I turned off my own engine and repeated myself. He still didn’t hear me.

“Well, you can run yor dog here any time. So long as you don’t bother the mares and foals, is all. But it’s nice n’ quiet back here.” He went on to rattle off the names of everybody who lived on the scoria road. “All nice folk. All of us old. We won’t bother ya.”

I gave up on trying to explain the blog and just smiled and said thanks. It was nice to have an open invitation to come back.

When I got back to the highway, I found more turn-offs that would have gotten me better photos of the windmills. But I don’t regret for a moment the unplanned selection that landed me on the scoria road. It was like the magician’s hat that kept producing wonders. I was overwhelmed to think I had zipped past it so many times at seventy miles per hour and never known what I was missing.

The more I follow my wanderlust, the more I’m amazed at all the secret spots I find here in North Dakota–places that will never be advertised as tourist destinations, but are beautiful in part because they are only known to the locals and those brave enough to turn off the highway.

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Danielle HannaDanielle Hanna learned how to read and write at age four and knew she wanted to be an author by the time she was seven. She now writes Christian mysteries. When she’s not riveted to her computer, you can find her camping, hiking, and biking with her dog Molly in her home state of North Dakota.

Follow Danielle on her blog Embark on Adventure: Adventures of a Girl and Her Dog, Facebook, and on Twitter.

 

 

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A Legendary North Dakota Conference Experience

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 A Legendary North Dakota Conference Experience

I have attended numerous national conferences, and not one of them compared to the intimate (and awesome!) North Dakota Bloggers & Writers Conference I recently attended in Fargo, ND. Not only did I connect with writers from North Dakota, Minnesota, and Canada, but I experienced Fargo for the first time.

Before the conference kick off, my BFF and I visited The Rourke Art Museum.

Wine cellar at the Hotel Donaldson

Wine cellar at the Hotel Donaldson

Sunday Evening Walk About

Attendees gathered Sunday evening at the Radisson and paraded over to the Hotel Donaldson for a tour of a couple of their unique artist-inspired rooms, the wine cellar, and their distinctive work-out room. That was followed by hors d’ouveres at the Donaldson’s HODO Restaurant. Other stops in downtown included Unglued Craft Market, olive oils and balsamics at Pinch and Pour, and brews at Wurst Bier Hall.

Pinch and Pour

Pinch and Pour

Conference Day 

Monday’s conference started with a scrumptious breakfast of fresh fruit, bagels and pastries, coffee, tea, and juices.

Morning Presentations 

Rachel Hutton – Editor, Minnesota Monthly

Freelance Writers Panel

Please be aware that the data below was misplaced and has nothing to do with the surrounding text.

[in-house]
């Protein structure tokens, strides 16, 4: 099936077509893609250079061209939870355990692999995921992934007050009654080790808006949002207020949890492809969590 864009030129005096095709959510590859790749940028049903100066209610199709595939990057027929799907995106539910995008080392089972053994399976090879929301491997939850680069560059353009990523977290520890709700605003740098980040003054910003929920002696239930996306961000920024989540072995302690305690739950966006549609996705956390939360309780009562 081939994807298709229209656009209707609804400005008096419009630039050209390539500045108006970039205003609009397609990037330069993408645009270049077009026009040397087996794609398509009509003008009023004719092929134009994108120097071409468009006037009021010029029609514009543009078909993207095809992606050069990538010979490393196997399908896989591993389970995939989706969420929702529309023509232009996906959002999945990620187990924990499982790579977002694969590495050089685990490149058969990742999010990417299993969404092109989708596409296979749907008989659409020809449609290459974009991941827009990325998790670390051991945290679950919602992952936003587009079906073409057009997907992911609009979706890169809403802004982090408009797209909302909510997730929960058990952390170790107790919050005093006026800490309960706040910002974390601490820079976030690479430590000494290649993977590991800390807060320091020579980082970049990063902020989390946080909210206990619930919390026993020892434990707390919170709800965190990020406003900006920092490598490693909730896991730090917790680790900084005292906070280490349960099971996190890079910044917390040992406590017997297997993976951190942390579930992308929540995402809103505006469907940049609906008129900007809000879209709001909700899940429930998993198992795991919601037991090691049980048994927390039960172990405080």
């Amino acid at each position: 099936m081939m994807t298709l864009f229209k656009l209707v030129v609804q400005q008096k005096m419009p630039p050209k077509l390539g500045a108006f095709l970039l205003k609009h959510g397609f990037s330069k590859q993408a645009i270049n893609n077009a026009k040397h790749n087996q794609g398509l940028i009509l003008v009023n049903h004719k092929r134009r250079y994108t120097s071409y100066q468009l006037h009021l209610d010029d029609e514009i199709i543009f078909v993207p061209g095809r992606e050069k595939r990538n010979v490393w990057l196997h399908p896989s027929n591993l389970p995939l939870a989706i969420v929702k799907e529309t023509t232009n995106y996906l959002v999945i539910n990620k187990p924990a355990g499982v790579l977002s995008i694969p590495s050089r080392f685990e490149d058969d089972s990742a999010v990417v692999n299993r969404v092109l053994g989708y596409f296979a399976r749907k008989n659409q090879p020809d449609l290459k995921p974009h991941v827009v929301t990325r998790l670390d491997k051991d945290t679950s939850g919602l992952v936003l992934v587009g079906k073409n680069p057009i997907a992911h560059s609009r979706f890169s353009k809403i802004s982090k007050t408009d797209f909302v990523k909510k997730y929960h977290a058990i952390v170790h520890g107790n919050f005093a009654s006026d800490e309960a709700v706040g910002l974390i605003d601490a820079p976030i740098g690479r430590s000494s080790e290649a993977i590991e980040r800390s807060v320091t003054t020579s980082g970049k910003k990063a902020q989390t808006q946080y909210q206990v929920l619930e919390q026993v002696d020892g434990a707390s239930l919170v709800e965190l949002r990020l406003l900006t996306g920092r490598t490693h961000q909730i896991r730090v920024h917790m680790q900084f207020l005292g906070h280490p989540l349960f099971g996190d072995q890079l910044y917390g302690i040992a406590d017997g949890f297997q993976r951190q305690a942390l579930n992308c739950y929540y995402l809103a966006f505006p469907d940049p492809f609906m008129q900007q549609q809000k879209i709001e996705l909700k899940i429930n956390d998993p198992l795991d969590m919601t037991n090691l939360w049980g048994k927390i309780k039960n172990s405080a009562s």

Freelance Writers Panel

Freelance Writers Panel with Jessie Veeder Scofield, Jennifer Dewey Rohrich, and Amity Moore

Moderator, Beth Schatz Kaylor, blogger at Rhubard and Venison

More Yummies

Lunch was presented with panache…pasta salad, seasoned potatoes, zucchini and squash with peppers and onions, and roast au jus.

Kim Jondahl, North Dakota State Historical Soceity

Kim Jondahl, North Dakota State Historical Soceity

Afternoon Presentations

Kim Schmidt – North Dakota Tourism

Kim Jondahl – North Dakota State Historical Society

Nicole Moen – Fargo-Moorhead Convention & Visitors Bureau

Roundtables

Afternoon roundtables included Writing Blogs That People Love with Jessie Veeder Scofield, Visit with the Editor with Rachel Hutton, Photography Inspired with Jennifer Dewey Rohrich, and Writing Tips and Tricks with Amity Moore.

Kim Schmidt (center) at the Hotel Donaldson tour

Kim Schmidt (center) at the Hotel Donaldson tour

Final Presentation

Passion with a Purpose – Tony, Sarah, and Gio Nasello of Sarello’s Restaurant and Wine Lounge in Moorhead, MN, and of Home with the Lost Italian.

Breaking Up

We broke up. I didn’t want to leave. I felt like I had new friends all over the state!

Display of the reconstruction at the Hotel Donaldson

Display of the reconstruction at the Hotel Donaldson

Other Bloggers

Here are the resulting blog posts about the conference. And many of these blogs have incredible North Dakota photos.

Allison “A. J.” Bauers of The Covert Extravert with A Guide for First-Time Conference Attendees

Sarah and Tony Nasello of Home with the Lost Italian, Staking Our Claim as North Dakotans

Roxane Beauclair Salonen, thePeace Garden Writer, Secret Spaces

Jessie Veeder Scofield of Meanwhile, back at the ranch with A North Dakota Story

Devin Berglund writes The ND Writing & Blogging Workshop, Through My Eyes

Jenny Dewey Rohrich, The Prairie Californian, with Refreshing My Passion for North Dakota

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Will you be remembered after the writers’ conference?

fargoI am attending a writer/blogger conference in Fargo, North Dakota, this month.

I looked back on my writers’ conference tips, written last year. I also wrote about “branding” back in 2013 – you can see that link here.